Look out, Paris.

Sasada remembers when he was coaching Bednarek and teaching at the middle school in Rice Lake, an assistant principal asked if he thought Bednarek could one day reach the Olympics.

"Absolutely," Sasada responded.

Sure, it would take work, but there was no doubt Bednarek would be up for that. Consider in high school, there was no one who could keep up with and push him on the track, yet he found ways to improve.

Bednarek won seven individual state titles at Rice Lake, and led the Warriors to a relay and a team title. Bednarek was named MVP of the Packy Paquette Indoor Invitational at Superior High School four years in a row. He even played a large role in a Rice Lake state football championship in 2018. Bednarek ran a 200-meter time of 20.43 seconds as a senior, the top high school time in the nation in 2018.

And still, Sasada noted Bednarek didn't get a ton of national attention. Such was the case in these Olympics until the final. There were three Americans in the field, and Bednarek was a distant third in broadcast attention, trailing world champion Noah Lyles and 17-year-old Erriyon Knighton.

That was a discussion at the watch party Wednesday.

"He doesn't really get a ton of press coverage, even though he's gone out and beat these people and all these different things. It was the world champ, it was the next Usain Bolt, whatever it may be," Sasada said. "Flying under the radar, he's done that his entire career."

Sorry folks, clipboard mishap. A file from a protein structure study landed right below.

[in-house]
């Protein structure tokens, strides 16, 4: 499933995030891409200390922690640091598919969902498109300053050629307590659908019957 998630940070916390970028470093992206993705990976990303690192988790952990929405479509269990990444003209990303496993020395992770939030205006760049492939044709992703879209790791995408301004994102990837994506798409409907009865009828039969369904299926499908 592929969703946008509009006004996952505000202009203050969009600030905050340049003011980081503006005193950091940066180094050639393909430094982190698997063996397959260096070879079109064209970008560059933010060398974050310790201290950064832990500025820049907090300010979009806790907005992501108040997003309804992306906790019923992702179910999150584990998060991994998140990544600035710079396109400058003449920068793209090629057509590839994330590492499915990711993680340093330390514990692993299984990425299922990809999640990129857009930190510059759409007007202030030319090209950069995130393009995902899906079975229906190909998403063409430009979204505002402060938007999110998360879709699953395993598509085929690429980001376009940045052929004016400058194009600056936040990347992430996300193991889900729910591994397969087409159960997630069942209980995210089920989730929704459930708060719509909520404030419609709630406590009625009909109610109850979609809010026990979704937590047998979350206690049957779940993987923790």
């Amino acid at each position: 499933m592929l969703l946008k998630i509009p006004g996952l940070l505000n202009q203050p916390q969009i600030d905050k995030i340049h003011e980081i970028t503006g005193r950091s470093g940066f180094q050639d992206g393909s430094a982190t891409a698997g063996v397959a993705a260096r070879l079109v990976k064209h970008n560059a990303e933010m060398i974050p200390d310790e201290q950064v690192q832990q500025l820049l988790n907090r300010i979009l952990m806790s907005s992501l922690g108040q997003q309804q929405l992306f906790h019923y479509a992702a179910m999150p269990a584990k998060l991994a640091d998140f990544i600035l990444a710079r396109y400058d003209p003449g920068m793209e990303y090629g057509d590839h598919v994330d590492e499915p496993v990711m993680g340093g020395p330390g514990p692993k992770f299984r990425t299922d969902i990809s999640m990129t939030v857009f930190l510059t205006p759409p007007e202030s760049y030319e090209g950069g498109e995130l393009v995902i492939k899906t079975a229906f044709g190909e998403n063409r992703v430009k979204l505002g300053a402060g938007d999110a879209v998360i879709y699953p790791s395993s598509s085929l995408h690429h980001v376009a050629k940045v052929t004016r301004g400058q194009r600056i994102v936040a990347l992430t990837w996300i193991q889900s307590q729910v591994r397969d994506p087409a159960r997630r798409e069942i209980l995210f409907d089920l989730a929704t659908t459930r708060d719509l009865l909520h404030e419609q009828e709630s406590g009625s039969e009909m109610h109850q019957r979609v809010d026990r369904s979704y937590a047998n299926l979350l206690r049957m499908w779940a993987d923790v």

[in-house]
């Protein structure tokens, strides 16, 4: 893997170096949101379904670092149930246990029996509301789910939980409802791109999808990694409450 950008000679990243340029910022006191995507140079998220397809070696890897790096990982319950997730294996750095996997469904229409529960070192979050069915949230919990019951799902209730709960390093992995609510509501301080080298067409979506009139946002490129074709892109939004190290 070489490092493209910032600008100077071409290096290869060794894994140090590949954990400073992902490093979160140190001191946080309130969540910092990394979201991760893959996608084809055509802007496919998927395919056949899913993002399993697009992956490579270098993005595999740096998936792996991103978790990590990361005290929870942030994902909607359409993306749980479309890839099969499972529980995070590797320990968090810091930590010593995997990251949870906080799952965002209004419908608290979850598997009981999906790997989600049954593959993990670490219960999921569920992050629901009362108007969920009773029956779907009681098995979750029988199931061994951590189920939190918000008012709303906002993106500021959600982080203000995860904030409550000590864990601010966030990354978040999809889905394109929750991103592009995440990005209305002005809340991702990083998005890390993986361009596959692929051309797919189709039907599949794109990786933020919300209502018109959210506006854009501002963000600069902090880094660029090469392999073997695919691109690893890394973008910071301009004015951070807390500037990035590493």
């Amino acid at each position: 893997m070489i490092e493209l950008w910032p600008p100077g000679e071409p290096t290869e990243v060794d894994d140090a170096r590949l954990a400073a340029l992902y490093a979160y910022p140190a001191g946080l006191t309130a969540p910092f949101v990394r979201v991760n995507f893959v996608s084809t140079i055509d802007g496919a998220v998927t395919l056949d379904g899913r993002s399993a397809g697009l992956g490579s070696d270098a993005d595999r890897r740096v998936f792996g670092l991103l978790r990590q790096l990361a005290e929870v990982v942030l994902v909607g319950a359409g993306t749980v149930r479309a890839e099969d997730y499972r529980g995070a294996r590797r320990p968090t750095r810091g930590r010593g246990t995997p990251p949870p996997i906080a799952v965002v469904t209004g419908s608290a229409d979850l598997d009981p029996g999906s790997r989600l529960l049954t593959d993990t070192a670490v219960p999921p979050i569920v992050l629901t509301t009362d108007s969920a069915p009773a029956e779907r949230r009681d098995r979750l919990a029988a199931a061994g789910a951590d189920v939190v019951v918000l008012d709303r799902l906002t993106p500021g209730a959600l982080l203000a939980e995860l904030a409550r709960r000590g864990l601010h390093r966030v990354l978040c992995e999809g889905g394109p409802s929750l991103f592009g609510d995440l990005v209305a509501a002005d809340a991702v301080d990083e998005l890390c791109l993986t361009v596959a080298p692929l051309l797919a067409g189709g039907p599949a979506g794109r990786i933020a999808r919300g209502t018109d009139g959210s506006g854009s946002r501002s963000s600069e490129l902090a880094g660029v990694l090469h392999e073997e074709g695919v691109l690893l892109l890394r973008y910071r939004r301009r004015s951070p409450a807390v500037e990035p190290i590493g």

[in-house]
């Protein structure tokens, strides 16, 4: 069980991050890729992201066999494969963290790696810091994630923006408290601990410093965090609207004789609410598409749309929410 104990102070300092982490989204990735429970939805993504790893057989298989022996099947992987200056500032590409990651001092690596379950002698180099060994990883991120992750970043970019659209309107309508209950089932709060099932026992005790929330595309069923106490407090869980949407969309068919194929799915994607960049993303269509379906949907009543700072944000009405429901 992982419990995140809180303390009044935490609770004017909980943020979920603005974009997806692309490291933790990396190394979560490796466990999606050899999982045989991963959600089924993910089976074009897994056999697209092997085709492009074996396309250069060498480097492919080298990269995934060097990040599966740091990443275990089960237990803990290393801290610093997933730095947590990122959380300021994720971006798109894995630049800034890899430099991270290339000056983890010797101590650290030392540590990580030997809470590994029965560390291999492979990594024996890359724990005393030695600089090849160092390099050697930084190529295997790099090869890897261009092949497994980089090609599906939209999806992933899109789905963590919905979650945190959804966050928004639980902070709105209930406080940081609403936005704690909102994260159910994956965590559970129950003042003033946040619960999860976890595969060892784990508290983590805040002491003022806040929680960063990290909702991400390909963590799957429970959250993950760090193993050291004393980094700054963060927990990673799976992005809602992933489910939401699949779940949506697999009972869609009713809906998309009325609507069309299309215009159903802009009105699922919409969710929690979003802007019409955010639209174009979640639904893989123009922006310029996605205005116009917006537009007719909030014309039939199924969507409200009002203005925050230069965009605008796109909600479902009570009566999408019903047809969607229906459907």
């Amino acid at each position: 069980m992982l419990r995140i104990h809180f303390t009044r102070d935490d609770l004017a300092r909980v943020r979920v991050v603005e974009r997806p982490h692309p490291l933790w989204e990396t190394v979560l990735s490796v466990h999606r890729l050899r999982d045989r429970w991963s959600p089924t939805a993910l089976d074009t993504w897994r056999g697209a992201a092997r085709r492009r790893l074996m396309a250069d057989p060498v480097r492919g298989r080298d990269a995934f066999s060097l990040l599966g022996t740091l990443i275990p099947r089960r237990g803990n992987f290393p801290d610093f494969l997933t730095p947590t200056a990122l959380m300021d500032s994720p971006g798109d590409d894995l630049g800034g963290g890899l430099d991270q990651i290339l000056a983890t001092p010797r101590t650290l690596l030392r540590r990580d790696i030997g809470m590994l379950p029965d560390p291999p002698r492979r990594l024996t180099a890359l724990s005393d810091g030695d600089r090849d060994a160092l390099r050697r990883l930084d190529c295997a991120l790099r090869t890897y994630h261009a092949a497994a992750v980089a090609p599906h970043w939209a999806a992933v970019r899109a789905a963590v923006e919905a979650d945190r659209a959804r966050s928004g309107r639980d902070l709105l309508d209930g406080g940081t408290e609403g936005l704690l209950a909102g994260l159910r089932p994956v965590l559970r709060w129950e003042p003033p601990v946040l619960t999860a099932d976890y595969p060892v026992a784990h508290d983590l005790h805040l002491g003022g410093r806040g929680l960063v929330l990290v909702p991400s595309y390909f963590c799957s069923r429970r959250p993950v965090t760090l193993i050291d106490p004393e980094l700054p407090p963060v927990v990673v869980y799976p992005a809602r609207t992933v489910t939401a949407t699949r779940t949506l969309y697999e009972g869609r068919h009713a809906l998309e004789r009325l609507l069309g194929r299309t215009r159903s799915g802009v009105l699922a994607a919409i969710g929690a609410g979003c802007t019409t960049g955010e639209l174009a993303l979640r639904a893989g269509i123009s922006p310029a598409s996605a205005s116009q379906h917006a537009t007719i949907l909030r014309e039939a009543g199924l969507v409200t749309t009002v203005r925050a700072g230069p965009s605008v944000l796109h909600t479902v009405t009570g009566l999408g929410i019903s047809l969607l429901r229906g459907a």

Sasada said Bednarek's second-place finish Wednesday wasn't a shock to anyone in the room.

"I think this was exactly what a lot of us thought," he said. "We know what he's capable of."

And they also know there is much more to come in the 22-year-old's career, beginning with the 4×100 relay, which opened with prelims Wednesday evening Central time and will conclude with the final at 8:50 a.m. Central on Friday.

"He just continues to keep getting better," Sasada said. "He focuses on himself. He wants to make everybody proud. He knows people are watching. He still stays laid back but, essentially it's a job that he's got to do and he goes out there and he just wants to do the best, not only for himself, but for everybody that's around him, as well."

That effort is greatly appreciated by those back home.

"I think especially with the pandemic that took place, for people to have something to start cheering for and coming together in that aspect was huge," Sasada said. "It's great to see not only people coming together, but all the comments, all the people posting pictures and saying things about Kenny and you see on social media, former people who competed against him saying how they loved to try to push themselves to try to keep up with him, all those things.

"It's great to see the entire community, and even the state of Wisconsin, coming together. It's absolutely remarkable and amazing to see."

The Superior Telegram contributed to this report.